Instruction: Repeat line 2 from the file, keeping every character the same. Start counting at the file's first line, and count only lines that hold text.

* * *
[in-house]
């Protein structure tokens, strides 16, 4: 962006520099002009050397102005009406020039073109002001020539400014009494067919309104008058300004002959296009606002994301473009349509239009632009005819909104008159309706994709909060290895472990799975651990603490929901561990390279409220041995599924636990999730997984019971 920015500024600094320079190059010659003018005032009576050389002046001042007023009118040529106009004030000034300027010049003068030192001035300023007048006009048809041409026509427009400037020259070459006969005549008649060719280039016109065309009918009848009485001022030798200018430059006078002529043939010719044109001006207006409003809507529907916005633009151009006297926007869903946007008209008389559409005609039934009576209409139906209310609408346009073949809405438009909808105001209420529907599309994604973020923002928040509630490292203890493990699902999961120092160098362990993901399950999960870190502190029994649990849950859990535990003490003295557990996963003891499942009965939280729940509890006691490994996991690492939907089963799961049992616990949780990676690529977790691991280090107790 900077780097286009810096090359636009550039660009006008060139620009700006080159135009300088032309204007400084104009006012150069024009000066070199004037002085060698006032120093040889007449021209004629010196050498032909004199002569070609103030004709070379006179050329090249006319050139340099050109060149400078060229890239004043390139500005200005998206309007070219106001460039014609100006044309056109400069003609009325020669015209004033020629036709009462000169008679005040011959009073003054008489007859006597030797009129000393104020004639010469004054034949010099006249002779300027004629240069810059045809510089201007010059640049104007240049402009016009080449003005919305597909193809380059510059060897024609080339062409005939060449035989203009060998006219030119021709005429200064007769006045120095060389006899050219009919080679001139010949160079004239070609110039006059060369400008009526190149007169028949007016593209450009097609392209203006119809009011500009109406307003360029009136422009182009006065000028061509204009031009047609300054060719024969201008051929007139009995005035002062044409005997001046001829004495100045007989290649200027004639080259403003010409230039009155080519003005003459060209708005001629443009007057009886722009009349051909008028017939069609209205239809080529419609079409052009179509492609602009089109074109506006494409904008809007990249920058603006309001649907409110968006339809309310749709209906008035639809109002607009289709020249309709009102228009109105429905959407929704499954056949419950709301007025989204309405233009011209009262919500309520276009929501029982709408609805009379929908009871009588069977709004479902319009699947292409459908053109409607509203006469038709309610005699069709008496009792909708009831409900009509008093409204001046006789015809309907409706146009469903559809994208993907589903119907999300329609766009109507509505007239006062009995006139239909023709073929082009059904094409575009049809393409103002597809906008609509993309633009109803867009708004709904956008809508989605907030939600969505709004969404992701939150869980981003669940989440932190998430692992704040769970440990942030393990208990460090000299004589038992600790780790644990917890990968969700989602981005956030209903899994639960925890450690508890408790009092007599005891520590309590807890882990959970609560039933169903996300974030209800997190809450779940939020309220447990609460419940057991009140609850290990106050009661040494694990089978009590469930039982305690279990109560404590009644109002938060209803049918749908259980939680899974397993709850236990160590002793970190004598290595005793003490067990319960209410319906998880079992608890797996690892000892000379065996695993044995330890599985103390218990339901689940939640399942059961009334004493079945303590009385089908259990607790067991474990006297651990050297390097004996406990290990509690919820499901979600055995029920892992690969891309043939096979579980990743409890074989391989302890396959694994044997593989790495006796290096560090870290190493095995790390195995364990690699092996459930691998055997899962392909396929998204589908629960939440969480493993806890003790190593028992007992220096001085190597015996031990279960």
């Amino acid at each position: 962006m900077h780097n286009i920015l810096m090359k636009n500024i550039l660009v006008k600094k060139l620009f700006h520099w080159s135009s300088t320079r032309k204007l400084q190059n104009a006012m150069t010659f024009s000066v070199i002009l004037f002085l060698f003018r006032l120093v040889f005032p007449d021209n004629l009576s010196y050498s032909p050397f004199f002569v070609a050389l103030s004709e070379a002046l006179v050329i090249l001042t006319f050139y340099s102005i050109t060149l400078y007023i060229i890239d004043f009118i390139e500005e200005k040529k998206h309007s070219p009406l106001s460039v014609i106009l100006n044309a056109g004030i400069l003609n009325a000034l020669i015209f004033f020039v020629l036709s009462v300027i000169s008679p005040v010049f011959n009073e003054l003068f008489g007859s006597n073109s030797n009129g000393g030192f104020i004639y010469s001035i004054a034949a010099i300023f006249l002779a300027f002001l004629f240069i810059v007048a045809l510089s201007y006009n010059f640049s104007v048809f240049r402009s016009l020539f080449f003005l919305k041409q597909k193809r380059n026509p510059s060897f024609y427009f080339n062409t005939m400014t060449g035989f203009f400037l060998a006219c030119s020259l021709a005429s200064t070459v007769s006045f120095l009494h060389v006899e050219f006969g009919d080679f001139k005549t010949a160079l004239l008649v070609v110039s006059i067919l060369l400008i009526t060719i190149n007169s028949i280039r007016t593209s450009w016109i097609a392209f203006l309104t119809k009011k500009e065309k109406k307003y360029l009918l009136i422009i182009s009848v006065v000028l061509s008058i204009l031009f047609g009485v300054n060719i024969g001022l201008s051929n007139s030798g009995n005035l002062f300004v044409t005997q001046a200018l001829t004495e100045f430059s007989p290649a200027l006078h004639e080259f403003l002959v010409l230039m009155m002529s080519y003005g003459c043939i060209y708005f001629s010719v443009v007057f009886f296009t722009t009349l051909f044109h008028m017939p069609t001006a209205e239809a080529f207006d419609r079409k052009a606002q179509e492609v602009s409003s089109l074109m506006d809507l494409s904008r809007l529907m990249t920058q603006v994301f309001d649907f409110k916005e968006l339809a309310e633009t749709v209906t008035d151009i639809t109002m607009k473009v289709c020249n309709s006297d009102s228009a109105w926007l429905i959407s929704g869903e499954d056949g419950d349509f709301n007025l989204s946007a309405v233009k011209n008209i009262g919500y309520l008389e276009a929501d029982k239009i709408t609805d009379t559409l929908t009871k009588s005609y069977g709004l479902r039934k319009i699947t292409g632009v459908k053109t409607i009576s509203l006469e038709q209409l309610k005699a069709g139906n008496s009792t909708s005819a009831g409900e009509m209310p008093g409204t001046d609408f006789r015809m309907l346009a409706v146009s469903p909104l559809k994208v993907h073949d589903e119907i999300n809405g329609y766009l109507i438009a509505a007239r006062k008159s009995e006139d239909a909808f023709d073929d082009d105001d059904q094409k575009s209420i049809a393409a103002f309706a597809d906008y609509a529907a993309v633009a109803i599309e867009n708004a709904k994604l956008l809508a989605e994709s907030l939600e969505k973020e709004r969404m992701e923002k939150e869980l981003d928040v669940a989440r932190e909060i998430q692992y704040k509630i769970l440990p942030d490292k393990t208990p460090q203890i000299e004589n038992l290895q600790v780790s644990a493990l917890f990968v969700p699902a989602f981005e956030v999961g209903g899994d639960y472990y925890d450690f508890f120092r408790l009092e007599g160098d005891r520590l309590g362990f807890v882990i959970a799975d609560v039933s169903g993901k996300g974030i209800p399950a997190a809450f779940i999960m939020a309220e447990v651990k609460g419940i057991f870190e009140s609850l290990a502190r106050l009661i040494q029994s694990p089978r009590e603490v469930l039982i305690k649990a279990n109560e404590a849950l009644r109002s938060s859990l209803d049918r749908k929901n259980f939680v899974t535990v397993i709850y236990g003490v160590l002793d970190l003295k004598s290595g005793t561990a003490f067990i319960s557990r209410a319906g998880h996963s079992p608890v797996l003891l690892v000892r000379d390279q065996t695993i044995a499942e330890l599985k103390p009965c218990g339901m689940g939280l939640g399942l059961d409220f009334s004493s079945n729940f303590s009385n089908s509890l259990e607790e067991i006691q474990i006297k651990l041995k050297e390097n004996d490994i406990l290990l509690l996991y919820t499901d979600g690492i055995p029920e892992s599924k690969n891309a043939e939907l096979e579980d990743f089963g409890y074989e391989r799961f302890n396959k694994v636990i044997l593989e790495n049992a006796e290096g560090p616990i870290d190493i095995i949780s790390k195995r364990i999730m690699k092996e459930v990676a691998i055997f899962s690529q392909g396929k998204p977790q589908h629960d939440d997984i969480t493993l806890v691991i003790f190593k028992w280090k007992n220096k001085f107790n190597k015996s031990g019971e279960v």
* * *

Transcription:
């Protein structure tokens, strides 16, 4: 962006520099002009050397102005009406020039073109002001020539400014009494067919309104008058300004002959296009606002994301473009349509239009632009005819909104008159309706994709909060290895472990799975651990603490929901561990390279409220041995599924636990999730997984019971 920015500024600094320079190059010659003018005032009576050389002046001042007023009118040529106009004030000034300027010049003068030192001035300023007048006009048809041409026509427009400037020259070459006969005549008649060719280039016109065309009918009848009485001022030798200018430059006078002529043939010719044109001006207006409003809507529907916005633009151009006297926007869903946007008209008389559409005609039934009576209409139906209310609408346009073949809405438009909808105001209420529907599309994604973020923002928040509630490292203890493990699902999961120092160098362990993901399950999960870190502190029994649990849950859990535990003490003295557990996963003891499942009965939280729940509890006691490994996991690492939907089963799961049992616990949780990676690529977790691991280090107790 900077780097286009810096090359636009550039660009006008060139620009700006080159135009300088032309204007400084104009006012150069024009000066070199004037002085060698006032120093040889007449021209004629010196050498032909004199002569070609103030004709070379006179050329090249006319050139340099050109060149400078060229890239004043390139500005200005998206309007070219106001460039014609100006044309056109400069003609009325020669015209004033020629036709009462000169008679005040011959009073003054008489007859006597030797009129000393104020004639010469004054034949010099006249002779300027004629240069810059045809510089201007010059640049104007240049402009016009080449003005919305597909193809380059510059060897024609080339062409005939060449035989203009060998006219030119021709005429200064007769006045120095060389006899050219009919080679001139010949160079004239070609110039006059060369400008009526190149007169028949007016593209450009097609392209203006119809009011500009109406307003360029009136422009182009006065000028061509204009031009047609300054060719024969201008051929007139009995005035002062044409005997001046001829004495100045007989290649200027004639080259403003010409230039009155080519003005003459060209708005001629443009007057009886722009009349051909008028017939069609209205239809080529419609079409052009179509492609602009089109074109506006494409904008809007990249920058603006309001649907409110968006339809309310749709209906008035639809109002607009289709020249309709009102228009109105429905959407929704499954056949419950709301007025989204309405233009011209009262919500309520276009929501029982709408609805009379929908009871009588069977709004479902319009699947292409459908053109409607509203006469038709309610005699069709008496009792909708009831409900009509008093409204001046006789015809309907409706146009469903559809994208993907589903119907999300329609766009109507509505007239006062009995006139239909023709073929082009059904094409575009049809393409103002597809906008609509993309633009109803867009708004709904956008809508989605907030939600969505709004969404992701939150869980981003669940989440932190998430692992704040769970440990942030393990208990460090000299004589038992600790780790644990917890990968969700989602981005956030209903899994639960925890450690508890408790009092007599005891520590309590807890882990959970609560039933169903996300974030209800997190809450779940939020309220447990609460419940057991009140609850290990106050009661040494694990089978009590469930039982305690279990109560404590009644109002938060209803049918749908259980939680899974397993709850236990160590002793970190004598290595005793003490067990319960209410319906998880079992608890797996690892000892000379065996695993044995330890599985103390218990339901689940939640399942059961009334004493079945303590009385089908259990607790067991474990006297651990050297390097004996406990290990509690919820499901979600055995029920892992690969891309043939096979579980990743409890074989391989302890396959694994044997593989790495006796290096560090870290190493095995790390195995364990690699092996459930691998055997899962392909396929998204589908629960939440969480493993806890003790190593028992007992220096001085190597015996031990279960």